Matter's future promise can solve this interoperability conundrum, which, to be fair, is not just Apple's problem. But in the meantime, I've found that Siri shortcuts provide a useful way to address some of these limitations. Tailwind, my favorite garage door controller, hasn't had support for HomeKit in a long time. It's happening now, but in the meantime he offered a shortcut to schedule in my order for Siri to open and close the door. Same deal with my ceiling fans. Bond Bridge (an RF device that can communicate with a ceiling fan remote control, not a scene from No Time to Die) I can use Siri on my iPhone or Apple Watch to trigger shortcuts to control my fans who are not smart, certainly not compatible with HomeKit.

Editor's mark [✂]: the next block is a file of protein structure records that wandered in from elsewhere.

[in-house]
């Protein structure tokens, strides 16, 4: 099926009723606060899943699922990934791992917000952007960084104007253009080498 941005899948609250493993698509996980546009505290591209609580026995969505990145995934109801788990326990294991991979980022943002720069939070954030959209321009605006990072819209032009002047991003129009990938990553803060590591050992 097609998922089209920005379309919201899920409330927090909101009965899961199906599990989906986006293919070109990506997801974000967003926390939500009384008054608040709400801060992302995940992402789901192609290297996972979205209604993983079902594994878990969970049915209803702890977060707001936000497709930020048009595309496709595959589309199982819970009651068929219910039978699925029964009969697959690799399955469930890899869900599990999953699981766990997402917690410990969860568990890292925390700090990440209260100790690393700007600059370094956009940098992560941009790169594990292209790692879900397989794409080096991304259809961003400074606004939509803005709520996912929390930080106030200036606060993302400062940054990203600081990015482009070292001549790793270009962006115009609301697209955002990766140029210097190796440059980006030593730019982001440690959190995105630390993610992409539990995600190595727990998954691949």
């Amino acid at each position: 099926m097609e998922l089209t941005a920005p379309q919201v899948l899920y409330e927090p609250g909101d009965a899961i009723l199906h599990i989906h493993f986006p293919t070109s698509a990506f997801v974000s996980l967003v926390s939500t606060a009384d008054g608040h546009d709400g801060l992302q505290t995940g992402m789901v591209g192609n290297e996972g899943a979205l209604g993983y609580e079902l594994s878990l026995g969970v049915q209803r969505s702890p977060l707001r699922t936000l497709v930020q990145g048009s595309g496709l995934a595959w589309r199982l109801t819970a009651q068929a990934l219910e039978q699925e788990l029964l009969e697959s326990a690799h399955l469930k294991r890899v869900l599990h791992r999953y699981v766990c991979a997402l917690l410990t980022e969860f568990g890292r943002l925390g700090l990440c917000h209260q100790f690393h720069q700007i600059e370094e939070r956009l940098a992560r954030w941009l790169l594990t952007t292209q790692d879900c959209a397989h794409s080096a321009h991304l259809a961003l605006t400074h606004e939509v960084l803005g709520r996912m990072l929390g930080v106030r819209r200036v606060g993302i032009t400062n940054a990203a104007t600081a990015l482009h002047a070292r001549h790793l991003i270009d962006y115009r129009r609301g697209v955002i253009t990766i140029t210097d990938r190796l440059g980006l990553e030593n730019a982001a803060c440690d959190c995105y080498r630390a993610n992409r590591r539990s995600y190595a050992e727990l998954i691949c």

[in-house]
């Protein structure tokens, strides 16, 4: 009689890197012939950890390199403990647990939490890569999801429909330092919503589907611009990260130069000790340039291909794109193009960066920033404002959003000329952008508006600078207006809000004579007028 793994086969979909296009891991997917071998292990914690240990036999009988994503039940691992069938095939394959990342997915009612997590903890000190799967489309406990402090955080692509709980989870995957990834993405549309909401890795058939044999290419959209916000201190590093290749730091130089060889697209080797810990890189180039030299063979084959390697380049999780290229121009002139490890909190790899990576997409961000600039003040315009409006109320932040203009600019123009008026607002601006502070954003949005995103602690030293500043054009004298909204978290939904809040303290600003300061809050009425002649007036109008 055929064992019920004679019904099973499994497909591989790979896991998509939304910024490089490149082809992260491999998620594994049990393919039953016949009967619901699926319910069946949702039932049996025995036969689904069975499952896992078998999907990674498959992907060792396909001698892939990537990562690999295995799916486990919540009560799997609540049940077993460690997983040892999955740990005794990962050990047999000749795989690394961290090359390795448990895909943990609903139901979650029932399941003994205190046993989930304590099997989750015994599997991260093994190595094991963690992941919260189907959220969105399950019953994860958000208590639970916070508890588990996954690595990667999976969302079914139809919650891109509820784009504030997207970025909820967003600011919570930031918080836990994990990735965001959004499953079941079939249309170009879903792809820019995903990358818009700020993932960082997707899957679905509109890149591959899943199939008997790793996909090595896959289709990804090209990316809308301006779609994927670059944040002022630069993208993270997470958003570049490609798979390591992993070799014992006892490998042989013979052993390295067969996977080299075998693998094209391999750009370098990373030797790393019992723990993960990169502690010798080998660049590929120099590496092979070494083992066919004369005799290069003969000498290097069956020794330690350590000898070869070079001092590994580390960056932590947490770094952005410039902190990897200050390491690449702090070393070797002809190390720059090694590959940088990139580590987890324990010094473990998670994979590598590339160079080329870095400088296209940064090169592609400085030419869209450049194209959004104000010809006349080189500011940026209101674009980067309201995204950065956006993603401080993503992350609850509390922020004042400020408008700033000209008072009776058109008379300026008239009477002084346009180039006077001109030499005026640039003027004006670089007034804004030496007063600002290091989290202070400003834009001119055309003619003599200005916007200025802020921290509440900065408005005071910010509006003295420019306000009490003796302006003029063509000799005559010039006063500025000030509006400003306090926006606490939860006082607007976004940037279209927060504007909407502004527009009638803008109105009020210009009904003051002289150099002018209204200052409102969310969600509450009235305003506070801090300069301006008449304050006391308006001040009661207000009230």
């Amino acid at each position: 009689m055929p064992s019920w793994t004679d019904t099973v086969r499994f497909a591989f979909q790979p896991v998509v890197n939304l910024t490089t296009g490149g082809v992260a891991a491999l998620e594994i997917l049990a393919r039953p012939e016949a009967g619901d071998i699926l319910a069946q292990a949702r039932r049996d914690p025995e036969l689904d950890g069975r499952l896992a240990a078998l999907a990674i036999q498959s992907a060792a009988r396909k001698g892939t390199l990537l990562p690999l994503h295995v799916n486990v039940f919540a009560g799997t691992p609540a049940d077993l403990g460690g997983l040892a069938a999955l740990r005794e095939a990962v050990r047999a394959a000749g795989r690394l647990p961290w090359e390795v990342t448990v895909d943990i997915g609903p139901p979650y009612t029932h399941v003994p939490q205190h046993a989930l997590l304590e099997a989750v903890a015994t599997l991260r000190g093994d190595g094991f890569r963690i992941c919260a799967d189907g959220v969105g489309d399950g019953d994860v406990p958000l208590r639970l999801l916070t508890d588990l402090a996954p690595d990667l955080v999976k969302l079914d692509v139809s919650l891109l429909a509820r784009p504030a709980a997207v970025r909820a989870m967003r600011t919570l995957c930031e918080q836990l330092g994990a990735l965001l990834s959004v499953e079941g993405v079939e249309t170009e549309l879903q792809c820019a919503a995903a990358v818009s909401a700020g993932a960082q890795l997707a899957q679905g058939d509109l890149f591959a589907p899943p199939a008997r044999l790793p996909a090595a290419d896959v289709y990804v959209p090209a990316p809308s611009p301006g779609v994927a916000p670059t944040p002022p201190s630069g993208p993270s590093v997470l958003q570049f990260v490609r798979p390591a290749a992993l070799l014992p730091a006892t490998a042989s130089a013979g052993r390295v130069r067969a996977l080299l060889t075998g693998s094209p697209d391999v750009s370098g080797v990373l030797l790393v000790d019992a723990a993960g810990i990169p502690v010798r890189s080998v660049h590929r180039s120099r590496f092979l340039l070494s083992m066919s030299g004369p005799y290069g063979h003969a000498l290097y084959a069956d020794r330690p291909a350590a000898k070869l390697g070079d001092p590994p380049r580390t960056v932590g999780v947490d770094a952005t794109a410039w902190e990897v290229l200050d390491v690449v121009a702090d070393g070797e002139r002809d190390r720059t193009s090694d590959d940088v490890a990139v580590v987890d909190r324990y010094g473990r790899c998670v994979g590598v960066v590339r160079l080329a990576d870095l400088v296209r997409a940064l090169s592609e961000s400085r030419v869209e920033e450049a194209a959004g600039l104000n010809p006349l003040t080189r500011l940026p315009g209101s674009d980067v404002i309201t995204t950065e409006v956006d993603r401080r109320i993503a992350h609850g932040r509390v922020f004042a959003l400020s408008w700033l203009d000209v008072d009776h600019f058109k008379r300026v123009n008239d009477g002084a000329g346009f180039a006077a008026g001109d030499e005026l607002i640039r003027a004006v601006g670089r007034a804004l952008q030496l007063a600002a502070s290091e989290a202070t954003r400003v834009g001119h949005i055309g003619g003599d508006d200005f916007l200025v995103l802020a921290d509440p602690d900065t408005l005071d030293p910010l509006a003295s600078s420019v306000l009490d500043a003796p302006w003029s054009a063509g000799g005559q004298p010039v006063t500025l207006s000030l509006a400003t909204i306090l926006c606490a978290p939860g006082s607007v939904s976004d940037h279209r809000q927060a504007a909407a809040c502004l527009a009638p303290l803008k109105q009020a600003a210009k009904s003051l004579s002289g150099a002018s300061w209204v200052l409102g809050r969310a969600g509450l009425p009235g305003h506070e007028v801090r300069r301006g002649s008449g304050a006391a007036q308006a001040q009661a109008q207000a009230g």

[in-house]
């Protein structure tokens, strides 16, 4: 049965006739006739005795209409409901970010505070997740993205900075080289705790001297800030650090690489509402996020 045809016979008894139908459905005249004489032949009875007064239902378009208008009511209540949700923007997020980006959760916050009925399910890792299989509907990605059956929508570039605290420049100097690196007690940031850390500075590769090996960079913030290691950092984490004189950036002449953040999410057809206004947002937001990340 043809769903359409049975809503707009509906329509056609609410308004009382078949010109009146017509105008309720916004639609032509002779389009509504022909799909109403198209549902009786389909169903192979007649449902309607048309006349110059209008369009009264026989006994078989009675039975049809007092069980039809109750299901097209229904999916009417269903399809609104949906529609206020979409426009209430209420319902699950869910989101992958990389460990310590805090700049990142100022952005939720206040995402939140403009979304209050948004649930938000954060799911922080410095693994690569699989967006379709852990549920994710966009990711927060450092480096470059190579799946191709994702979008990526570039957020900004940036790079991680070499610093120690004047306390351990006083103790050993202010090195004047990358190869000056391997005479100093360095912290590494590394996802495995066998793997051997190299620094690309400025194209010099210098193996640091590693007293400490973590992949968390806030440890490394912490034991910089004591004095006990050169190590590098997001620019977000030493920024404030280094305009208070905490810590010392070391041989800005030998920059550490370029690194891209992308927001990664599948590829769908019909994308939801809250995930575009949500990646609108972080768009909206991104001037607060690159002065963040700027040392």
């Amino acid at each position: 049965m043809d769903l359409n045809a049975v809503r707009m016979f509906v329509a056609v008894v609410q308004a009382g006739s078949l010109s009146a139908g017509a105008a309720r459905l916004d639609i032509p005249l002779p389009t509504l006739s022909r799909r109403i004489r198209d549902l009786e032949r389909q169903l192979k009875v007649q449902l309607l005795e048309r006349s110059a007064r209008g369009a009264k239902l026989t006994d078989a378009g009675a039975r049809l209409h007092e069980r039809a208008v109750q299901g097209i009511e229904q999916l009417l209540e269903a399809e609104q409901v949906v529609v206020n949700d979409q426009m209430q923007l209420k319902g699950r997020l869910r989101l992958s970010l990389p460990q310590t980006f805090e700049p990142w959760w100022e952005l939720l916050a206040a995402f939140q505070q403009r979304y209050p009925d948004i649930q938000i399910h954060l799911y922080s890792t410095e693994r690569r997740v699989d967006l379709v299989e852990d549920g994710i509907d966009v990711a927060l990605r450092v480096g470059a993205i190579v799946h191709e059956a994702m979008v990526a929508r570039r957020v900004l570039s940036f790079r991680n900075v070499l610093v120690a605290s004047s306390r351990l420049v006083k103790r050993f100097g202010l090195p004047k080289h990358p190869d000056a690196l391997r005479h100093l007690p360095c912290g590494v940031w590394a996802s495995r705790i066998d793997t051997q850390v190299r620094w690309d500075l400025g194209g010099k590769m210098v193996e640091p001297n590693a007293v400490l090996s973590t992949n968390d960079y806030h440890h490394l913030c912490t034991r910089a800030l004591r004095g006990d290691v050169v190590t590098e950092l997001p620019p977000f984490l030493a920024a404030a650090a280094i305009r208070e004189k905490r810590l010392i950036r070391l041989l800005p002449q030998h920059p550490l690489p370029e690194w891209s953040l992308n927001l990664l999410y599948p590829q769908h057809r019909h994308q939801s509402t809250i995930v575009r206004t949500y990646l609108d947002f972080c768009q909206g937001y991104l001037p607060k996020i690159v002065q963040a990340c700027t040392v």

The disadvantage of shortcuts, however, is that they only work on an iPhone or Apple Watch, and the intelligent control of the house must be easily accessible to everyone in the house, regardless of whether or not they bought the Apple ecosystem. Until the advent of the HomePod Mini, the price for dressing a modest-sized house with Siri access on demand was prohibitive, and even the $ 99 per room of the HomePod Mini is still steep.

In honor of Siri's tenth birthday, it appears that AI is inviting some friends to the party. A new accessory program with Siri function allows non-Apple gadgets with speakers and microphones to relay requests to a HomePod. From now on, Ecobee SmartThermostat is the only manufacturer that has committed to this. (Since Amazon just blocked them with its new smart thermostat, I wouldn't blame Ecobee for completely evacuating Alexa.) With more ways to talk to Siri at home and more products that can be controlled by the smart assistant , I hope my jar of oath will gather spider webs by Christmas.